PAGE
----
Game: Are you sure you want to save on this memory card?
Me: Press UP to select the yes option, then press the X button to initiate it.
Game: Are you sure you want to overwrite this existing save?
Me: Press UP to select the yes option, then press the X button to initiate it.
Game: Your game was saved.

So let's see, that's a total of eight button presses to save the game. Compare that against King Kong, which requires a total of two button presses, or Ratchet & Clank, which has an auto-save feature that requires no button presses, and you'll see that all this confirmation is completely unnecessary. Not only that, but it's not even helpful, as you get so used to pushing the same old stupid combination of buttons that the one time when you don't actually want to save, you end up saving anyway simply because your fingers automatically go through the motions from doing it so much. Now, lets take a look at this procedure one more time, this time as a conversation between myself and the game:

Game: Do you want to save?
Me: Yes.
Game: Okay, now select the game save slot that you want to save on, and then press the X button.
Me: Why can't you remember this for me? Is it normal for people to select a new slot every time they save?
Game: Now, are you sure you want to save on this memory card?
Me: Yes, I already told you that I want to save! If I didn't want to save, I wouldn't have selected a save slot!
Game: Are you sure you want to overwrite this existing save?
Me: Yes! Yes! I wouldn't be this far into the save procedure if I didn't want to save! So just freakin' save already!!
Game: Okay, your game is now saved.
Me: Go to hell!

Prince of Persia: The Two Thrones Oh yeah, and I also hate the sound effects that they use for the menus. It sounds like they got messed up or something. Okay, and now for a few more glitches the game has to offer. How about when the beginning of the rewind-time sound effect just pops out of nowhere? Or how about when the camera auto-focuses on your face when you're in a corner trying to beat off bad guys instead of zooming out so you can see what you're doing? Or how about when you hit the button for the prince to strike an enemy that was knocked to the ground, but instead of hitting the enemy he just hits dirt? Or how about when the controller vibration doesn't turn off when it's supposed to, so you have to open your menu to get it to stop? Or how about some bad guys not showing up in places that they're supposed to be, and that they do show up in on the next time around?

Prince of Persia: The Two Thrones So anyway, this is still a fun game, at it plays very much like its predecessors, but it has a lot of glitches which hinder the fun, and the automatic draining of life just really irritated the hell out of me. Metroid Prime 2: Echoes did this also, so maybe having to deal with this twice in two different games so close together increased my hatred of it, but the bottom line is I have much more of a desire to re-play King Kong and earn more points than playing this game over again. In fact, unlike the first game, I really have no desire to play this one again. It wasn't bad, it just left me wanting more, wanting that fun-factor that I got from playing Prince of Persia: The Sands of Time.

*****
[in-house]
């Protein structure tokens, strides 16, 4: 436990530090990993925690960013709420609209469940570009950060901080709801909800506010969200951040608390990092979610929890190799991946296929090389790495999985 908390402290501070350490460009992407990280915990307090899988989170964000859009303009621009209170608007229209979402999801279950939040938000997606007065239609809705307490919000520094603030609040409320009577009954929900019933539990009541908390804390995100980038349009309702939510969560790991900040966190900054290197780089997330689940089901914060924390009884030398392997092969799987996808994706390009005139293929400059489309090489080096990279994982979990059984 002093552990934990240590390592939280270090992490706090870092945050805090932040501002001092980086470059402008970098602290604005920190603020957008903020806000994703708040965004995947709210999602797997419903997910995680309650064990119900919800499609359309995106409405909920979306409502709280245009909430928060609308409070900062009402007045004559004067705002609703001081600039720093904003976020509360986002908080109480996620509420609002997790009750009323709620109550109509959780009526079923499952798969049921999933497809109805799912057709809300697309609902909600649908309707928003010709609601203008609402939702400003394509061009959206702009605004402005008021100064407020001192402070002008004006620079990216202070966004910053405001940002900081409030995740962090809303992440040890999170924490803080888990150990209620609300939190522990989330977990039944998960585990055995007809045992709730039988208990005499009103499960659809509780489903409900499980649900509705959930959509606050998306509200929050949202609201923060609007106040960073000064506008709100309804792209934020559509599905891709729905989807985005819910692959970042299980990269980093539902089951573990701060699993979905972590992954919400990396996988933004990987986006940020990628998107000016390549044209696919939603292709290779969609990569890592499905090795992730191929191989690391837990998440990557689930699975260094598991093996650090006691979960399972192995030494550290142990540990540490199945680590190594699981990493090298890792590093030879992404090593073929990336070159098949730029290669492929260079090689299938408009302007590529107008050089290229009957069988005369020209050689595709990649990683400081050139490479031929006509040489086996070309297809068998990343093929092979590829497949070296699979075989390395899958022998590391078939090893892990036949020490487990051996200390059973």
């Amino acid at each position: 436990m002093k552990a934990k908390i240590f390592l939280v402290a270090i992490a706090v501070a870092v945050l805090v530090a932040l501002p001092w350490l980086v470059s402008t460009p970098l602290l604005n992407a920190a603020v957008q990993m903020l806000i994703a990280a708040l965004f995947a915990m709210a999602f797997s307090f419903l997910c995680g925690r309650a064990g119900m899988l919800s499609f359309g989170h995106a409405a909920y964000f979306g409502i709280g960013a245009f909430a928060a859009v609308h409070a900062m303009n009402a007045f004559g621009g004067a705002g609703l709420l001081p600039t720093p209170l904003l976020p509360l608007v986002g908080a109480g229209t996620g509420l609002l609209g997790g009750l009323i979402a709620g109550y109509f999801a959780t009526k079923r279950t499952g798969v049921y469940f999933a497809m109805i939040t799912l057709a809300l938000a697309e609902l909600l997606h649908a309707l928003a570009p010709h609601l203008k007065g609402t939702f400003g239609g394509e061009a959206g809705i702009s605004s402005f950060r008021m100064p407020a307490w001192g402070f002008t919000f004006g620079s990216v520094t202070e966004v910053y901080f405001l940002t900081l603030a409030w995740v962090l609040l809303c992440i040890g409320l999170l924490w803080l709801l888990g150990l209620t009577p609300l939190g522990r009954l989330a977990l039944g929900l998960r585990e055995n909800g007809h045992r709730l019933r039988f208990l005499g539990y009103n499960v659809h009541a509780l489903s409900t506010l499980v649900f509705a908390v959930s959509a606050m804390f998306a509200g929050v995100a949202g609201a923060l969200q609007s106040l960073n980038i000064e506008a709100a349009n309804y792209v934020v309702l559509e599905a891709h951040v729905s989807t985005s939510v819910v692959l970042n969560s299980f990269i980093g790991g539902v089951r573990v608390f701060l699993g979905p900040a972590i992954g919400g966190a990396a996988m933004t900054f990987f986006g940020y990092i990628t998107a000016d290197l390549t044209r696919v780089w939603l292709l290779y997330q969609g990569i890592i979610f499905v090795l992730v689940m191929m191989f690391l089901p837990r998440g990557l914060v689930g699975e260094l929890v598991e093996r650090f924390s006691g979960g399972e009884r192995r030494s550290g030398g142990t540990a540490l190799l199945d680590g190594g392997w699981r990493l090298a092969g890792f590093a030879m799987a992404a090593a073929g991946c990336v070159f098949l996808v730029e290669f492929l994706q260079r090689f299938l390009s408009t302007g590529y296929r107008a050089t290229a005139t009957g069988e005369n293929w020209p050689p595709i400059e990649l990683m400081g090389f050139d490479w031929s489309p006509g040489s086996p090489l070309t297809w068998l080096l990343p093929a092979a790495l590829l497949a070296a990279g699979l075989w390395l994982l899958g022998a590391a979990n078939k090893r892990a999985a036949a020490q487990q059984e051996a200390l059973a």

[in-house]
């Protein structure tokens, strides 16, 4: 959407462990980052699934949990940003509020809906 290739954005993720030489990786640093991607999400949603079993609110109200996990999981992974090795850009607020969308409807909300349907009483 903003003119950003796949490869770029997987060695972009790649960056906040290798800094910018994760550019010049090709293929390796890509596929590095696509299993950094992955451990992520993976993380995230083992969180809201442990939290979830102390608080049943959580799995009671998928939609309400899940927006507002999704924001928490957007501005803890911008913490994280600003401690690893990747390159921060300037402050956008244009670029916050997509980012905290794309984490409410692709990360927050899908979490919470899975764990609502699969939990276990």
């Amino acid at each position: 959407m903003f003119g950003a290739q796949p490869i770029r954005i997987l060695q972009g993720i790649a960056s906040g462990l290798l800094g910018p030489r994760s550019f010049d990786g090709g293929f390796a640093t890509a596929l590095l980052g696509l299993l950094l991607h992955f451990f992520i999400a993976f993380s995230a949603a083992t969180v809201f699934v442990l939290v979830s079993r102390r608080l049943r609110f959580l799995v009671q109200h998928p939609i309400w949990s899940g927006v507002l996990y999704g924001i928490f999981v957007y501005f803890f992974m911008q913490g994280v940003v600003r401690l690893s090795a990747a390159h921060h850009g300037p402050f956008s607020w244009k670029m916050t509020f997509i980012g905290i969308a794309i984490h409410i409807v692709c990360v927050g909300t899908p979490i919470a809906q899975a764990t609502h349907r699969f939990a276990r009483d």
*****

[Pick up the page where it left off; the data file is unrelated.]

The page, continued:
Prince of Persia: The Two Thrones for the PlayStation 2 was released on October 7, 2005 by UbiSoft. Check out the for more information.

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Videogame Review: Videogame Preview: Prince of Persia: The Two Thrones (for PlayStation 2)

Soon I will be receiving a copy of Prince of Persia: The Two Thrones for review, which is awesome since I loved the first two, as well as the original way back when I got my first computer. However, since videogames take so much longer to review than DVDs and movies, I've put up this preview until I can get actually get the game and review it. This way you can check it out a little beforehand, plus download a bunch of trailers, read the developers' blog, learn about some of the game's features, and more. So the following all comes from UbiSoft. Once I get the game and play it through, I'll come back here and replace all this with my review.

Quick Synopsis

Prince of Persia: The Two Thrones, which is available this holiday season! It's the beloved hero, Prince of Persia, but with a twist � he has an evil twin. Play as Prince of Persia, avenging the death of his beloved - or play as the dark Prince of Persia, unleashing evil! The players are thrust directly into the conflicted psyches of the two Princes of Persia.

The Prince of Persia makes his way home to Babylon, bearing with him Kaileena, the enigmatic Empress of Time, and unspeakable scars from the Island of Time. But instead of the peace he longs for, he finds his kingdom ravaged by war and Kaileena the target of a brutal plot. When he is kidnapped, the Prince tracks her to the Palace � only to see her murdered by a powerful enemy. Her death unleashes the Sands of Time, which strike the Prince and threaten to destroy everything he holds dear. Cast to the streets, hunted as a fugitive, the Prince soon discovers that the Sands have tainted him, too. They have given rise to a deadly Dark Prince, whose spirit gradually possesses him....

Prince of Persia: The Two Thrones Prince of Persia: The Two Thrones Prince of Persia: The Two Thrones

Trailers:

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Prince of Persia: The Two Thrones for the PlayStation 2 will be released on October 7, 2005 by UbiSoft. Check out the for more information.

Buy from Amazon.com